What to Expect as a New McLean Client, Part 2: Transition & Implementation

What to Expect as a New McLean Client, Part 2

The following is an excerpt from our ebook, “What to Expect as a New McLean Asset Management Client,” which you can download by clicking here.

Transitioning into your new financial plan may sound like a one-time event, but it’s not. It’s a process that – depending on the situation – can be rather lengthy.

During this step, your financial advisor will primarily consider two aspects for you: investment transition and other immediate needs. After evaluating your tax situation, you’ll work together to draft a plan for your investment transition.

Taxes Drive Your Investment Transition

The goal during this part of the process is to move you into the right portfolio as quickly and inexpensively as possible. Anyone can do it quickly – it’s the inexpensive part that is our specialty.

The main driver of your investment transition plan is your tax situation, especially taxes from capital gains. By taking taxes into consideration with an investment transition plan, we are saving you money.

The Two Types of Transition Plans (and How to Choose the Right One)

Your financial advisor will work with you to choose one of two types of transition plans, depending on your situation.

A capital gains budget plan recognizes a certain amount of capital gains over a given time period. Typically, you want to use this if you’ve built up a large amount of capital gains and want to spread out the tax hit.

The challenge with this plan is that it’s harder to know when the transition will finish. By recognizing a certain amount of capital gains over a given time period, you could be lengthening the process. It may also result in more or less risk than you’re comfortable taking.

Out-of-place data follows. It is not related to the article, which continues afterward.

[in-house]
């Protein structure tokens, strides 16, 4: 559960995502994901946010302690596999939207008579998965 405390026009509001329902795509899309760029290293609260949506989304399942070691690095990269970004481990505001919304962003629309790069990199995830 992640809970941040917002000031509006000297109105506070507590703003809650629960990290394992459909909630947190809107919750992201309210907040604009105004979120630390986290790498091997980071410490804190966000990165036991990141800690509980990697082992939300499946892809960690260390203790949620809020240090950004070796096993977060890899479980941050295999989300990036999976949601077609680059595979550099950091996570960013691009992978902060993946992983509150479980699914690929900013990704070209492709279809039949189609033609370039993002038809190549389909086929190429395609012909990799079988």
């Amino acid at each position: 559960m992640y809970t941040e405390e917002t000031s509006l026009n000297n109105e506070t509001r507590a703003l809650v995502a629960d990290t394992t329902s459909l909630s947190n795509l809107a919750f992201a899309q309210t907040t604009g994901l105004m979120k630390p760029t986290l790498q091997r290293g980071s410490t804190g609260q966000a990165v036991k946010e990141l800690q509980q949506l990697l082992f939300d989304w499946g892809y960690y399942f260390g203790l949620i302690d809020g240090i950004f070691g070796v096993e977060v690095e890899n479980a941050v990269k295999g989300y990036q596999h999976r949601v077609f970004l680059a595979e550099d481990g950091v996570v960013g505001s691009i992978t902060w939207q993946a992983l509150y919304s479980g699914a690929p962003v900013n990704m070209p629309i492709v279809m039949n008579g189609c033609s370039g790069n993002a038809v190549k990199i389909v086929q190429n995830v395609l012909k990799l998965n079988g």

A time period transition plan, on the other hand, sells a certain amount periodically. The goal is to fully transition within a certain amount of time. This is generally used when capital gains are not as much of a concern.

The challenge here is that you have less control over the exact amount you’ll lose to capital gains tax, but you have a more concrete timeline to having a portfolio that is appropriate to your needs.

So which one right for you? That’s for you and your advisor to figure out. We will work with you and consider your situation carefully before implementing a transition plan.

Some aspects we will consider:

  • Your financial stage in life (e.g. how close are you to retirement?)
  • The amount you’ve accrued in capital gains
  • The appropriate risk-return ratio for your portfolio.

Once you’ve identified a transition plan, we will move on to other considerations.

Other Issues to Consider

Your financial advisor will need to consider a lot of other issues. After all, your advisor is designing your portfolio around two objectives:

  1. Reflect your current needs.
  2. Grow your portfolio to an amount that satisfies your future needs.

Two of the biggest issues your financial advisor will want to consider at this point are whether you want to keep your legacy positions and how to implement the appropriate asset location.